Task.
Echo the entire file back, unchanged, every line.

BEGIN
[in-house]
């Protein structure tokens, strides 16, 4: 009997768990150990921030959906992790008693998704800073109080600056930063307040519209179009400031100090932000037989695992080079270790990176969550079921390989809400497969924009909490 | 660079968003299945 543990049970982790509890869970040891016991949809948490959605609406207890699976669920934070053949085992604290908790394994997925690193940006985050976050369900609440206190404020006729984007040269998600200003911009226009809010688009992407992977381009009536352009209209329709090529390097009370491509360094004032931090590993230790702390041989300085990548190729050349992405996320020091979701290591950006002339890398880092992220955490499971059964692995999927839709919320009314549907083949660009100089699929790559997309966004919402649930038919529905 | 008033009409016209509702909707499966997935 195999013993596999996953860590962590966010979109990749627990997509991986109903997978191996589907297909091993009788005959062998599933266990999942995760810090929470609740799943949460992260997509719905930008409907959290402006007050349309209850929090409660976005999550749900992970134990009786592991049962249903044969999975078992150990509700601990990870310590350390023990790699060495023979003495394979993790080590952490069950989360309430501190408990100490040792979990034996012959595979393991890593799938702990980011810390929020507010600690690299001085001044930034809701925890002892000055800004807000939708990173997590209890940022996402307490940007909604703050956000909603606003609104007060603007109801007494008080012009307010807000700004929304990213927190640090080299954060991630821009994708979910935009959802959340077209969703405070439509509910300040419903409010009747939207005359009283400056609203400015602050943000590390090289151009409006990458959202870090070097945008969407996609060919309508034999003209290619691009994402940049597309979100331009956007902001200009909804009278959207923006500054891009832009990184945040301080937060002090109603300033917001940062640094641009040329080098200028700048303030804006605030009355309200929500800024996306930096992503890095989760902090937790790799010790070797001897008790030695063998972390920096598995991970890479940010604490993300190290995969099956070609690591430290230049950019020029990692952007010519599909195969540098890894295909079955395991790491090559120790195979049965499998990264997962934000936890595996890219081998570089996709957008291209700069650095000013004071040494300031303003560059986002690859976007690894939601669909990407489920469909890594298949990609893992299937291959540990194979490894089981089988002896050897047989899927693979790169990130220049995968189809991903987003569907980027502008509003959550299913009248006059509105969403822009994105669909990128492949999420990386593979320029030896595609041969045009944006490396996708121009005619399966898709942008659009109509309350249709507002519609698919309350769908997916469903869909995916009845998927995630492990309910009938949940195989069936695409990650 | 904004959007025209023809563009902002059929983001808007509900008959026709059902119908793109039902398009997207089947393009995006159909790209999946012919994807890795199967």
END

[in-house]
């Protein structure tokens, strides 16, 4: 009997768990150990921030959906992790008693998704800073109080600056930063307040519209179009400031100090932000037989695992080079270790990176969550079921390989809400497969924009909490 | 660079968003299945 543990049970982790509890869970040891016991949809948490959605609406207890699976669920934070053949085992604290908790394994997925690193940006985050976050369900609440206190404020006729984007040269998600200003911009226009809010688009992407992977381009009536352009209209329709090529390097009370491509360094004032931090590993230790702390041989300085990548190729050349992405996320020091979701290591950006002339890398880092992220955490499971059964692995999927839709919320009314549907083949660009100089699929790559997309966004919402649930038919529905 | 008033009409016209509702909707499966997935 195999013993596999996953860590962590966010979109990749627990997509991986109903997978191996589907297909091993009788005959062998599933266990999942995760810090929470609740799943949460992260997509719905930008409907959290402006007050349309209850929090409660976005999550749900992970134990009786592991049962249903044969999975078992150990509700601990990870310590350390023990790699060495023979003495394979993790080590952490069950989360309430501190408990100490040792979990034996012959595979393991890593799938702990980011810390929020507010600690690299001085001044930034809701925890002892000055800004807000939708990173997590209890940022996402307490940007909604703050956000909603606003609104007060603007109801007494008080012009307010807000700004929304990213927190640090080299954060991630821009994708979910935009959802959340077209969703405070439509509910300040419903409010009747939207005359009283400056609203400015602050943000590390090289151009409006990458959202870090070097945008969407996609060919309508034999003209290619691009994402940049597309979100331009956007902001200009909804009278959207923006500054891009832009990184945040301080937060002090109603300033917001940062640094641009040329080098200028700048303030804006605030009355309200929500800024996306930096992503890095989760902090937790790799010790070797001897008790030695063998972390920096598995991970890479940010604490993300190290995969099956070609690591430290230049950019020029990692952007010519599909195969540098890894295909079955395991790491090559120790195979049965499998990264997962934000936890595996890219081998570089996709957008291209700069650095000013004071040494300031303003560059986002690859976007690894939601669909990407489920469909890594298949990609893992299937291959540990194979490894089981089988002896050897047989899927693979790169990130220049995968189809991903987003569907980027502008509003959550299913009248006059509105969403822009994105669909990128492949999420990386593979320029030896595609041969045009944006490396996708121009005619399966898709942008659009109509309350249709507002519609698919309350769908997916469903869909995916009845998927995630492990309910009938949940195989069936695409990650 | 904004959007025209023809563009902002059929983001808007509900008959026709059902119908793109039902398009997207089947393009995006159909790209999946012919994807890795199967």